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Jed Hoyer responds to Padres leadership’s accusations of team neglect

Pittsburgh Pirates v Chicago Cubs Photo by Jon Durr/Getty Images

Darren Smith had a really good interview with former Padres and current Cubs’ GM Jed Hoyer on Monday. I miss the days of having an articulate GM who could communicate well with the media and the fan base. Darren’s weekly interview with Hoyer back in the day were always informative and entertaining. It seemed like we always had a pretty good idea of the direction of the club.

That to me has been something that has been lacking since the new regime took over. With A.J. Preller you get his mumbling as he rattles off names of minor leaguers and he never answers a question directly. Then on the other end the head of baseball operations is Mike Dee who thinks he’s smarter than his audience and talks down to them like a car salesman. It’s just not quite the same dynamic.

It makes me wish Hoyer was given the opportunity to stay in San Diego long term but even if Moorad had extended his contract this current leadership would have smugly fired him anyway, so there’s probably no point in dreaming about what could have been.

Hoyer started the interview explaining the process of the Cubs’ tank and subsequent rebuild. As the Padres start this process it’s very interesting to hear from a team that found success with it.

The first thing we tried to do was to be transparent. Fans know when you’re making trades for the future. Fans know when you’re positioning yourself for the future. To try and tell people that you’re doing anything else is disingenuous. We were always really honest. We’ll build a team that gives ourselves a “puncher’s chance” if everything goes right we could be in the race. But as I always say, we took hope off the table by mid-April most years and at that point it was about building for the future.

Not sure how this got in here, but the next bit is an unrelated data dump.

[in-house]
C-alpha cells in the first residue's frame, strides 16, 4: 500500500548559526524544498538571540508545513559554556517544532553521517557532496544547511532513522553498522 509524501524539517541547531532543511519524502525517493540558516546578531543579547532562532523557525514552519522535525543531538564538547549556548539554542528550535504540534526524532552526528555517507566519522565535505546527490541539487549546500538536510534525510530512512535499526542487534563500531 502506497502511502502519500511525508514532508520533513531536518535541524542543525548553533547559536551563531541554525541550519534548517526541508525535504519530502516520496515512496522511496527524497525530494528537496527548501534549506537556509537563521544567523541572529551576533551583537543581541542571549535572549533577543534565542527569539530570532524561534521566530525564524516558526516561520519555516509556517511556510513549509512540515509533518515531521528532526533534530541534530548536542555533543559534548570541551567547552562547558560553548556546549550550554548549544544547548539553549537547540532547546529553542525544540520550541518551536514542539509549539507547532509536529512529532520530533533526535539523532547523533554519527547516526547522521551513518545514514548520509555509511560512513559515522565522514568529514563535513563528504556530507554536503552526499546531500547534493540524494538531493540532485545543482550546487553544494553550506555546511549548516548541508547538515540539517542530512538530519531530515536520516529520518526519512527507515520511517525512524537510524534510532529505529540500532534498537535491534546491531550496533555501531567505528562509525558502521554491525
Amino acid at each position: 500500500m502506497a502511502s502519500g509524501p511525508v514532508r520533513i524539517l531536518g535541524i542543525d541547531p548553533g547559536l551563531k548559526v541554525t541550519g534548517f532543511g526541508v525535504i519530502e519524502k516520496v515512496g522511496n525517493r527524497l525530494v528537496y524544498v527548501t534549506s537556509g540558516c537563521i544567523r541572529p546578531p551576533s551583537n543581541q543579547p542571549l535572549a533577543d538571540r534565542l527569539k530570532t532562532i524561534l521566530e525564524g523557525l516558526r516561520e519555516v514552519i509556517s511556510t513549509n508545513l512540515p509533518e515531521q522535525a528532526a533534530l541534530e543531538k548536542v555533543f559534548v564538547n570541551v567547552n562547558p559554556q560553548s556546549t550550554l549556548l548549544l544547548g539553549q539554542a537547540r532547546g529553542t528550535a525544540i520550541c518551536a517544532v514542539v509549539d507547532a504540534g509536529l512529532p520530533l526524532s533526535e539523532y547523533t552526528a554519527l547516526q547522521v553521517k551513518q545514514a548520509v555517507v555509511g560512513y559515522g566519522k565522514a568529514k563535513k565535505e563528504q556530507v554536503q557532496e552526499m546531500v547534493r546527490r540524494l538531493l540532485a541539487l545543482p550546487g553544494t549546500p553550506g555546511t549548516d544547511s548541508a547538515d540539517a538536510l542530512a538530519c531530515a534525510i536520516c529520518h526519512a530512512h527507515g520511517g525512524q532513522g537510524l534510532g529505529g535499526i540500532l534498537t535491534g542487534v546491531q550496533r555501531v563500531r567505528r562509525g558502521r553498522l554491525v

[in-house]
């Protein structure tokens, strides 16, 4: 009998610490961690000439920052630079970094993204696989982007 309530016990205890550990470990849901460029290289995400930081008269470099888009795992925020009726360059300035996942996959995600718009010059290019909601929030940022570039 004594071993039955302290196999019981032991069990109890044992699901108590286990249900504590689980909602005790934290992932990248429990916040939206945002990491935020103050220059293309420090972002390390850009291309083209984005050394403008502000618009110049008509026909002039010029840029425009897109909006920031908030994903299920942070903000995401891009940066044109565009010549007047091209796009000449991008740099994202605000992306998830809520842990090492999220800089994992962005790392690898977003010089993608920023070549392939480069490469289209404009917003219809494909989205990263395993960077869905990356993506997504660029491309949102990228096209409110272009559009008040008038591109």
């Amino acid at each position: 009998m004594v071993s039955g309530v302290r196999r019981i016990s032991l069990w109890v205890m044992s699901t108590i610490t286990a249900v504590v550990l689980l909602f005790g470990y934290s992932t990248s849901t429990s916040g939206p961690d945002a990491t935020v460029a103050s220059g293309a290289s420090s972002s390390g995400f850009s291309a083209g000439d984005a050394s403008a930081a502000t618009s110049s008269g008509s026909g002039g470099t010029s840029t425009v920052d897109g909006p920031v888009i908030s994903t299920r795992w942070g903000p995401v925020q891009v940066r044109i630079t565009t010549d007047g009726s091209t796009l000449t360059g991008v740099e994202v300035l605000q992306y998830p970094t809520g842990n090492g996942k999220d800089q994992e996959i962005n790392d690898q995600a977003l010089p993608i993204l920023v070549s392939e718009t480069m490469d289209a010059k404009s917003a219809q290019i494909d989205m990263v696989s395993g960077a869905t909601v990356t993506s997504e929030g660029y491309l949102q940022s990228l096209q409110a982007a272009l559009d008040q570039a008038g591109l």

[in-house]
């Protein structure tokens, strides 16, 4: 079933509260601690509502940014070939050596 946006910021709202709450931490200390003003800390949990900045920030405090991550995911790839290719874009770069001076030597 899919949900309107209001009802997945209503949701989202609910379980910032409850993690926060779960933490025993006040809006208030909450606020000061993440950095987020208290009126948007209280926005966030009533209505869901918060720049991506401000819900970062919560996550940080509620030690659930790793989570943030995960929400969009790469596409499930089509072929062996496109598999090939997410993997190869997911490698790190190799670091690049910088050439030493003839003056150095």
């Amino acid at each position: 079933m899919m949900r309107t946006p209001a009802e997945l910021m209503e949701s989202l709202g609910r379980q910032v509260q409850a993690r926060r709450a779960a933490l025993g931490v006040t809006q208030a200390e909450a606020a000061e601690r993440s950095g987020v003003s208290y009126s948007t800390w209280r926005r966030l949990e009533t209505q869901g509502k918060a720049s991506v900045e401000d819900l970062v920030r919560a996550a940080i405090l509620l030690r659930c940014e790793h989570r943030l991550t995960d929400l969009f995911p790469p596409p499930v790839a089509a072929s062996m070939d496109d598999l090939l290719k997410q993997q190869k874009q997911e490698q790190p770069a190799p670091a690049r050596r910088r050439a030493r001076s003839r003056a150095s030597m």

Take note of his use of the term a “puncher’s chance” that will come up again later. Also the Padres have used the term transparency quite a bit but they haven’t put it into practice much. I’m hoping that changes with their rebuild declaration.

To me, looking back on the 3.5 years that we were rebuilding in Chicago, I always felt like the best thing we did, and this was from ownership they let us do it is, we were pretty remorseless about our trades. Every short term asset that we had, that we could convert to a longer term asset that was a good talent, we did it.

We’ve already seen this start to happen with all the winter 2015 acquisitions as they are traded and blamed as they are shoved out the door. For now the last remaining talent of Wil Myers seems to fit the Padres’ competitive window, but if the window gets pushed further to the future, would the Padres be as remorseless and would we the fans be able to stomach it?

I think in order to do it right, you have to be remorseless and have to make the really hard decisions and if you short change that at all and try to do things a little conservative — “let’s not move this guy because fans like him or let’s give this guy an extension even though it doesn’t fit our window” — I think if you do those things you’re never really going to maximize the chance you have.